Review: iLuv Mo’Beats iSP245 Bluetooth Speaker Stand
Choosing a great Bluetooth wireless speaker isn't difficult -- few deliver truly outstanding performance at a given price point -- but the number of options is increasing every week, and in the wake of Jawbone's Jambox, many companies are rushing to compete in the sub-$200 small speaker market. Love it or hate it, the Jambox established that a nicely designed compact speaker could appeal broadly to iPad and iPhone users, despite carrying a price tag equivalent to something much larger and better-sounding. Today, we're looking at two more Jambox alternatives: iLuv's Mo'Beats iSP245 ($100), which sells for half Jambox's price, and Philips' Shoqbox SB7300, which offers a brawnier design for the same $200 price.
Released by iLuv as Mo’Beats as a device-agnostic wireless speaker, the silver and black Mo’Beats iSP245 nonetheless looks and feels as if it was tailor-made for Apple’s iPad, thanks to a modestly padded 9.5” groove in the front that enables it to fully accommodate a tablet in either landscape or portrait orientation. The groove has space for encased or bare iPads, and can also fit iPhones and iPod touches, provided they’re not wrapped in anything thicker than the average case. Each iOS device reclines against a 1.75”-diameter/tall tube, and the unit occupies a depth of 2.6”. Apart from its height, Mo’Beats is larger in each dimension than the Jambox, but still in the same general size category, and the included stand functionality is a welcome addition.
iLuv’s industrial design for Mo’Beats is pretty clean and very solid-feeling, though a little unusual. The stand has rough, unfinished edges that evoke the look of metal, though the unit’s metallic finish feels plasticy, and nicely detailed matte black end caps cover the two included speakers inside the tube. A glossy black core houses a Bluetooth on-off switch, a mini-USB port for charging with an included cable, and an aux-in port if you need to connect non-Bluetooth devices, as well as a pop-out metal foot that helps to add stability where necessary. Unlike many rivals, iLuv includes a soft carrying case with Mo’Beats so that you can take it on the road with less fear of damage.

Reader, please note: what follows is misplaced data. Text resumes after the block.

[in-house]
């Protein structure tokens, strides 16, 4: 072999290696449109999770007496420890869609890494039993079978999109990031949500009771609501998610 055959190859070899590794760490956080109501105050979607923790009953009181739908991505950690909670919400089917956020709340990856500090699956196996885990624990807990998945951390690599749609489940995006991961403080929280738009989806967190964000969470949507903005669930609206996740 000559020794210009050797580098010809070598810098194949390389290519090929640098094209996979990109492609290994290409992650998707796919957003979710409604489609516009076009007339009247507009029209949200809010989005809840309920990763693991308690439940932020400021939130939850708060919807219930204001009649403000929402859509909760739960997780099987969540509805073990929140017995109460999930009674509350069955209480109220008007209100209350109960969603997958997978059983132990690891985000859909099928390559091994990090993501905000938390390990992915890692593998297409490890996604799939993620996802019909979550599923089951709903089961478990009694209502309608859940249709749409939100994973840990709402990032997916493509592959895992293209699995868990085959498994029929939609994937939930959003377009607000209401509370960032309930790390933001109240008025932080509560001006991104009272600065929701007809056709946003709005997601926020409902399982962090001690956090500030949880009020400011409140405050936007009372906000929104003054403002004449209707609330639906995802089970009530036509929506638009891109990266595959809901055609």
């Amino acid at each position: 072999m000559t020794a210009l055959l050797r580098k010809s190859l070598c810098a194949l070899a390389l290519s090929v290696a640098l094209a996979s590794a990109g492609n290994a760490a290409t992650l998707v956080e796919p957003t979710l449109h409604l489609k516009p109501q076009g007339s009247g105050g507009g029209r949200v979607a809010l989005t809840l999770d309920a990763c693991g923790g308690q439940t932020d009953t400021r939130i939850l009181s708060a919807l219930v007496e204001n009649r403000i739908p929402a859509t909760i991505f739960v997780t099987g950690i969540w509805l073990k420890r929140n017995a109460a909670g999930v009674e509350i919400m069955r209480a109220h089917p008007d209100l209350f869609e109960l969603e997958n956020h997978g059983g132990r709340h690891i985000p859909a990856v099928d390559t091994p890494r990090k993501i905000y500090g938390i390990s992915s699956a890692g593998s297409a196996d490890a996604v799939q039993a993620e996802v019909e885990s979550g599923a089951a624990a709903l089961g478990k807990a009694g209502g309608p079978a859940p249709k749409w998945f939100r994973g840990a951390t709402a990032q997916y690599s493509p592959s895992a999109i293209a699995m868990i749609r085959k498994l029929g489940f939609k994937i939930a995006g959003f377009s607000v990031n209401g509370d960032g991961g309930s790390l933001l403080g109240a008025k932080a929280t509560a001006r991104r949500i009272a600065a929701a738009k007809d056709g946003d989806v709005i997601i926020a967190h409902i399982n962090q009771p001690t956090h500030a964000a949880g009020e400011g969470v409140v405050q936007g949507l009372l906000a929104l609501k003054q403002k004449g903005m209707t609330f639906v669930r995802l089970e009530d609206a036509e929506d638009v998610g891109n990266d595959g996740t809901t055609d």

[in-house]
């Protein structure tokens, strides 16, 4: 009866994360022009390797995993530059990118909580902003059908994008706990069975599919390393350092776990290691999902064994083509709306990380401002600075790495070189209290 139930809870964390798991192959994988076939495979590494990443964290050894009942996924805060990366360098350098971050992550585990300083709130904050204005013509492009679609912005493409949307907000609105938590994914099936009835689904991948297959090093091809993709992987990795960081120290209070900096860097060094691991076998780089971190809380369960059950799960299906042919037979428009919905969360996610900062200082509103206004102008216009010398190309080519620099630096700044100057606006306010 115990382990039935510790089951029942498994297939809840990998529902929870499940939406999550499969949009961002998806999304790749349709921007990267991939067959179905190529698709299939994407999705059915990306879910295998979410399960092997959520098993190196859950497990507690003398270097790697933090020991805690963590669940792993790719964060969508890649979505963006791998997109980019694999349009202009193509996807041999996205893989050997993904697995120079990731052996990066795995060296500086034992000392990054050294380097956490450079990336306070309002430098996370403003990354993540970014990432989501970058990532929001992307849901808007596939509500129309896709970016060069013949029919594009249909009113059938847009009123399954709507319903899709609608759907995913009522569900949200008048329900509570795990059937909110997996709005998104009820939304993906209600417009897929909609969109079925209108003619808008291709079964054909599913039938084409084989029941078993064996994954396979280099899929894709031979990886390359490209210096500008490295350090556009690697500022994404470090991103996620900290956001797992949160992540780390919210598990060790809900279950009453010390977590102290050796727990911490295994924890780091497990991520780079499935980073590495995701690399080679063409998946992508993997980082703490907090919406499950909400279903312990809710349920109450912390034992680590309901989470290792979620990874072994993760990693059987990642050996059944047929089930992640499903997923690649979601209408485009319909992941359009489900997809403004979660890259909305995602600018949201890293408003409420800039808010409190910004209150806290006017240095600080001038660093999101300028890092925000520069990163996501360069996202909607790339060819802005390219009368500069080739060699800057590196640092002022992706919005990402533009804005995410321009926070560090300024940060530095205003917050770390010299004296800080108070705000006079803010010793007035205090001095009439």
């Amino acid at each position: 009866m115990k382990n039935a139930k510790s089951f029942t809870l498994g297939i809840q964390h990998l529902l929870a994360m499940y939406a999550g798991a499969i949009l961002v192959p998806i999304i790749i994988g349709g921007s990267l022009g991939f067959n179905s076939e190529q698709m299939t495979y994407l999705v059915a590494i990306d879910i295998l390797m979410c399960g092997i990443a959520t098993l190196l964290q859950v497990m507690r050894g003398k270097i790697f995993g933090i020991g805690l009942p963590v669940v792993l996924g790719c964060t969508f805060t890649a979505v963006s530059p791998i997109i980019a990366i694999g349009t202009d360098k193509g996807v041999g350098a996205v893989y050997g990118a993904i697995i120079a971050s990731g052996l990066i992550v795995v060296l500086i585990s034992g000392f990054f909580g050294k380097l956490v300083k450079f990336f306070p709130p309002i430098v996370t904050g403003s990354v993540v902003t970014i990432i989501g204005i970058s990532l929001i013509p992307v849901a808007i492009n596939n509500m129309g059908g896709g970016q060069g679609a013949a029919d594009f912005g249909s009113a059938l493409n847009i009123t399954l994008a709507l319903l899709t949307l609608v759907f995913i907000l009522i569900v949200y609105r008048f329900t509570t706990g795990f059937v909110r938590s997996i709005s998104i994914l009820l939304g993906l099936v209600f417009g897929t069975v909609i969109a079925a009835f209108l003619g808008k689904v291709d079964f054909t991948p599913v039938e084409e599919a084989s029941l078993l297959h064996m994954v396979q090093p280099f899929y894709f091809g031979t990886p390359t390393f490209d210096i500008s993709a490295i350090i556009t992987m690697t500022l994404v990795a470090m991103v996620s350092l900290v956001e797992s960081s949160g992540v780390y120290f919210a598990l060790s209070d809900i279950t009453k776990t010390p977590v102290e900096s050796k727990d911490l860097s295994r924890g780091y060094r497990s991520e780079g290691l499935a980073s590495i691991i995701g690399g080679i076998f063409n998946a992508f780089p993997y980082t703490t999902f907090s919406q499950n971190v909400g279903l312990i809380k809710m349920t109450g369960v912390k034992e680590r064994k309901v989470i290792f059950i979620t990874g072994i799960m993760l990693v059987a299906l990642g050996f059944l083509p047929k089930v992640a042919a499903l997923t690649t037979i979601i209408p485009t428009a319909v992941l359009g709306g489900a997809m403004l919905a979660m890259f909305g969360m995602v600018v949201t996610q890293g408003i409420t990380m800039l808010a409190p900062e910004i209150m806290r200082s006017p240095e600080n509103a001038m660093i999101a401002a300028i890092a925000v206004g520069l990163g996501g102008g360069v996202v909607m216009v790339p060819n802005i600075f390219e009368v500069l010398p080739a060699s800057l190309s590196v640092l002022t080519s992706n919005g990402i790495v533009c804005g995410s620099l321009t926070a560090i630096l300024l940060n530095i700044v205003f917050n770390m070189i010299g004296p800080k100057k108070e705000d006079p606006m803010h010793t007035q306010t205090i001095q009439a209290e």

While Mo’Beats looks nice and has an attractive price point on its side, it suffers from an issue we’ve seen all too often with iLuv’s speakers: so-so sound quality. Between the decision to have the two drivers fire outwards from the system’s sides rather than forward, and the omission of any dedicated bass hardware, Mo’Beats puts out relatively flat audio that sounds like an atypically loud FM radio. There’s little low end and no depth of detail in the highs or midrange, but the speakers are properly stereo separated, pushing left and right channel sound out of the respective sides. For $100, it’s hard to call the sound bad, but it’s definitely not good—just respectably loud and okay from a distance. Even the somewhat sonically underwhelming Jambox has noticeably richer and more balanced sound, with an only modestly lower peak volume. Notably, Soundfreaq’s Sound Kick sells for the same $100 price as Mo’Beats, and sounds worlds better in every regard, though it will occupy nearly twice the space in a bag.
One thing Mo’Beats has on its side, however, is wireless performance. It’s capable of continuing to stream tunes from an iPad at distances exceeding 60 feet, including obstructions, which is well beyond the basic specifications of the Bluetooth standard. So while it’s not the most impressive little audio system you’ll hear close up—something that might be expected given its integrated stand—it’s more than adequate if you’re going to be using it from a considerable distance away.
Overall, Mo’Beats iSP245 is a respectable though decidedly budget portable audio option for iOS users. If you’re looking for raw sonic quality, this isn’t the right system to select; it’s hard to imagine anyone being wowed by the audio here, and since that’s the key thing we consider in rating speakers, iSP245 merits only our limited recommendation. That said, if you’re looking for a nice stand-speaker combination, aren’t particularly concerned about near-distance sound quality, and mostly want something louder than your iPad’s internal speaker that could be used for podcasts or the audio portions of videos, you might want to consider this unit. iLuv has taken a nice step forward in the look and feel department with Mo’Beats; we’ll keep our fingers crossed that its next efforts will make a similarly big stride forward in audio quality.